Those who know me personally know this title couldn’t be more true. Never having inhaled makes my commentary far more unbiased (unlike Dr. Gupta).
As far as marijuana is concerned, it really seems like there is a strange imbalance. Certainly any substance has positives and negatives (except broccoli and cauliflower, of course) and there are negatives associated with cannabis use. Addiction and lung damage (with smoking) top the list. When it comes to death, it is difficult to pin down the exact number of annual deaths, but it clearly ranges from 0 up to maybe 300.
300 annual deaths related to marijuana use (most indirectly).
Let’s put this in perspective:
- Many users of marijuana use it to help manage stress. Stress, as a cause of sleep disorders leading to the use of medication, has been linked to 507,00 deaths per year.
- Starting as early as 2009, the number of deaths from prescription drugs was FOUR times that of all illicit drugs. Opioids lead the charge.
- Almost 25 of high school students have been exposed to opioids.
If this isn’t enough to shift your opinion, INSURANCE PAYS FOR THIS ABUSE. Even with a prescription, anyone using medical marijuana is still paying out of his or her pocket.
So let’s take the argument about the “dangers” or “safety” of marijuana use and throw it in the garbage. It’s a useless argument in the shadow of drugs used to control anxiety and sleep as well as opioid abuse and deaths.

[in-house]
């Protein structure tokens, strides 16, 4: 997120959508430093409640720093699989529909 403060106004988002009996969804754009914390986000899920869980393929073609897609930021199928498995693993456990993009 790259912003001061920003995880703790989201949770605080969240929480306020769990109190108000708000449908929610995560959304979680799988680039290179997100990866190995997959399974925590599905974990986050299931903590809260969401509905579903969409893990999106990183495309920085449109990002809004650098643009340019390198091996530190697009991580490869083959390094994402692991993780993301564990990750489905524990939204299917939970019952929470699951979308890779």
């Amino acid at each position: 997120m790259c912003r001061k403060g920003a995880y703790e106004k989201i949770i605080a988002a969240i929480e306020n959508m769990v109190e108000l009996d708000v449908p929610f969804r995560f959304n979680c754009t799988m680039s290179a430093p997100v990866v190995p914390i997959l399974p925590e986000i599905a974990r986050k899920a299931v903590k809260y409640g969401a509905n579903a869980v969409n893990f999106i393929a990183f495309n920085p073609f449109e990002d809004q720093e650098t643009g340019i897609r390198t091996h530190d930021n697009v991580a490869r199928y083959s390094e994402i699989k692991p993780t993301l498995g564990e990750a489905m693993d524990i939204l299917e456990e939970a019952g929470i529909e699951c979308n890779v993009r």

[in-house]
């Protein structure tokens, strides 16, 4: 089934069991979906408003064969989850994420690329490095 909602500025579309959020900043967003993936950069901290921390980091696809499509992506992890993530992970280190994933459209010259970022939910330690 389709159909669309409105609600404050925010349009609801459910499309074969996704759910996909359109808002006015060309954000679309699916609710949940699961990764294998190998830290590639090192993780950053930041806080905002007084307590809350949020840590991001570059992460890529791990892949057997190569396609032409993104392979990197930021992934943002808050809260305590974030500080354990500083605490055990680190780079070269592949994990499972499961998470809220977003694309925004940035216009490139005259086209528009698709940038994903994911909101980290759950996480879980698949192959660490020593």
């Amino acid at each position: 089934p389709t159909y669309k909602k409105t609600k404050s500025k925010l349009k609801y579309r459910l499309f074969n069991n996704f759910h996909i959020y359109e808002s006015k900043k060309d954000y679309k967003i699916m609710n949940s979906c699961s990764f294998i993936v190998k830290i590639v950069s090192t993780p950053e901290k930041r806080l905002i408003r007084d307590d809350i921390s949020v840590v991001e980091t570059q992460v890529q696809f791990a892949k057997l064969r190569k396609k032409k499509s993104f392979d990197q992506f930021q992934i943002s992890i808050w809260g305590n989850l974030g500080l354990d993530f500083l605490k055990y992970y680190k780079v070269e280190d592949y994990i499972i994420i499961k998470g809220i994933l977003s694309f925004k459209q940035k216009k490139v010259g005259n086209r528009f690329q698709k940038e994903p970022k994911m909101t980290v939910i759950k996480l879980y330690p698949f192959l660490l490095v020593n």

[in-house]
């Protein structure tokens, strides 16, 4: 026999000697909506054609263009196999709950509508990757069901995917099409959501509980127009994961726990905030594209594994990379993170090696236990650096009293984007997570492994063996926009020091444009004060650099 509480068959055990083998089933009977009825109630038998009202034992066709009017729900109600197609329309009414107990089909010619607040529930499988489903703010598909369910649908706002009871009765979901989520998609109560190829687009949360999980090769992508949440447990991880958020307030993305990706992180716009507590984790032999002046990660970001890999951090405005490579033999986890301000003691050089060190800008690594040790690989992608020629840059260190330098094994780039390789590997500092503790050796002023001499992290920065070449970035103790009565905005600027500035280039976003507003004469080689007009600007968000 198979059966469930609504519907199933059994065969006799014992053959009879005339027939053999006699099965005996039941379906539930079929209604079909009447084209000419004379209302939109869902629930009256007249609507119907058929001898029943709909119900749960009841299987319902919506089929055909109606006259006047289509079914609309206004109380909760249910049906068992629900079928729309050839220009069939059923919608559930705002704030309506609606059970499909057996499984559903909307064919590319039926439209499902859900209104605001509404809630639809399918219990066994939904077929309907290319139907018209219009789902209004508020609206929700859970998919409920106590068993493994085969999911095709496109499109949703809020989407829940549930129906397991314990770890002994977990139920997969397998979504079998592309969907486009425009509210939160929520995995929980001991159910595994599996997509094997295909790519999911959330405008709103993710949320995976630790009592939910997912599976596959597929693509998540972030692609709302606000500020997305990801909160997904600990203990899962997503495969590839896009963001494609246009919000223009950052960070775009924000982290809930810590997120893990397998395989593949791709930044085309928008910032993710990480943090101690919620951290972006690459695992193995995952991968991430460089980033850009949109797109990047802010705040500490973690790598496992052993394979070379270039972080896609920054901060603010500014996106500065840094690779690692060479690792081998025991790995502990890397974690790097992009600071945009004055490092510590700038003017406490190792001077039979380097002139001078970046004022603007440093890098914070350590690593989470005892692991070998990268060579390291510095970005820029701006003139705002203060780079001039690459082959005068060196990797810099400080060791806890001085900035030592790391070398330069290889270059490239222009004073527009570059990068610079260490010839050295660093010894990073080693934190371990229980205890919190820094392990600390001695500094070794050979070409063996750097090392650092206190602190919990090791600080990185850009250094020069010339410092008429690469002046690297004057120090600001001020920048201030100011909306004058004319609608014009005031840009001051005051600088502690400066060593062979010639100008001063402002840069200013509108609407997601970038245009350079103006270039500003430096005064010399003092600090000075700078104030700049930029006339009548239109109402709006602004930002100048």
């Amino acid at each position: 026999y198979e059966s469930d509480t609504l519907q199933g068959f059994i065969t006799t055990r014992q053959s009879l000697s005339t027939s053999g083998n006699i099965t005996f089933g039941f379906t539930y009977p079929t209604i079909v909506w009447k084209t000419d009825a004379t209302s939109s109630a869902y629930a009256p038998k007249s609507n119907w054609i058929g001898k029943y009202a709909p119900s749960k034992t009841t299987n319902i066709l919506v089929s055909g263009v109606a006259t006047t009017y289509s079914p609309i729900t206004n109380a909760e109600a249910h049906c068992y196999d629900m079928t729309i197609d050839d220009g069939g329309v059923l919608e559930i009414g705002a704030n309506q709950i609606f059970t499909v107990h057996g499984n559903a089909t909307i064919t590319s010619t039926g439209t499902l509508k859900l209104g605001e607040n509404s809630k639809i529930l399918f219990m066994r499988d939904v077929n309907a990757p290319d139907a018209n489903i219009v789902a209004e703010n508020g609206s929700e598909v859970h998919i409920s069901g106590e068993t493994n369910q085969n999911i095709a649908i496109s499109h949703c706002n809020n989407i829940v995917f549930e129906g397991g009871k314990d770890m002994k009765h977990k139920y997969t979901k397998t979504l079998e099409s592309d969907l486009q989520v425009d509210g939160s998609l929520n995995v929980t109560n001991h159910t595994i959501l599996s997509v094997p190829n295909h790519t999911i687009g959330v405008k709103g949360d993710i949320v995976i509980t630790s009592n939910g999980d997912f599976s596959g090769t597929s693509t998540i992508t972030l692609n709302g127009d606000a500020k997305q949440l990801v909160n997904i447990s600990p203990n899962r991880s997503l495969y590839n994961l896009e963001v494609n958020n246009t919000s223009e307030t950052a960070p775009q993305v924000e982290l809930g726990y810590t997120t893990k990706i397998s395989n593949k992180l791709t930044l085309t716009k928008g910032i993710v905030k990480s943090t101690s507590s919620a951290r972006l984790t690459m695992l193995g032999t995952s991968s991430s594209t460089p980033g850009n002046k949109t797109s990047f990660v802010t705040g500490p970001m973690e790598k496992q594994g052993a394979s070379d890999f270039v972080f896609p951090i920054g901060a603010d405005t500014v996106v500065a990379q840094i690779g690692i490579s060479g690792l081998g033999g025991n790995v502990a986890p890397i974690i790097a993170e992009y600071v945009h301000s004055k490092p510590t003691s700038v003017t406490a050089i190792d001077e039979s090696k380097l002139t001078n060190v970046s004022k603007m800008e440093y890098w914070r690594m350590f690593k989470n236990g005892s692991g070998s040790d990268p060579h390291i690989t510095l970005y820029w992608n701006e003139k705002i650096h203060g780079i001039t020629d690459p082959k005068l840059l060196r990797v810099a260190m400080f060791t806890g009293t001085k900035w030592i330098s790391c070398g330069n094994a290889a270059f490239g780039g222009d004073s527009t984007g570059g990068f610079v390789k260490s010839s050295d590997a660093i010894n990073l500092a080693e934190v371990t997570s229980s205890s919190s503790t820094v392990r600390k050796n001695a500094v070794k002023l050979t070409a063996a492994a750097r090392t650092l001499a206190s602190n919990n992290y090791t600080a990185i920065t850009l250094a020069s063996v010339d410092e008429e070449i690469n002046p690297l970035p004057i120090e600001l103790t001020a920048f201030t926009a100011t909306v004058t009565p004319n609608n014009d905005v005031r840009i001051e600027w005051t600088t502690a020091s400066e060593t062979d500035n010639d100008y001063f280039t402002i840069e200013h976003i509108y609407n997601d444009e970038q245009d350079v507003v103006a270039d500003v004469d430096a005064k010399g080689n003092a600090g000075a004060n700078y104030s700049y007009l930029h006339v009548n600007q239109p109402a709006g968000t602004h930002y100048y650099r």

With that out of the way, we can have a discussion about the medicinal uses of this herb. I’ve covered some of them in the past, but the most notable is that cannabis seems to have some degree of control over the way we handle sugar and our risk of diabetes.
This particular study seems to have taken it a little further. Researchers looked at a group of 4657 men and women and queried them on past and current marijuana use. Here’s what they found:
- 579 were current marijuana users and 1975 were past users (that’s 55% for the math whizzes).
- Current marijuana use was associated with 16% lower fasting insulin levels.
- Marijuana users tended to have smaller waist circumferences.
- This was no relationship between frequency of use, just that the use was current.
Clearly, the evidence is pointing to the fact that this particular herb has medicinal properties, especially along the diabetic spectrum pathway. This actually may make sense; the “munchies” so stereotypically associated with marijuana use, may be the body’s reaction to hypoglycemia induced by the herb.
Now if only users would dig through the fridge for the broccoli…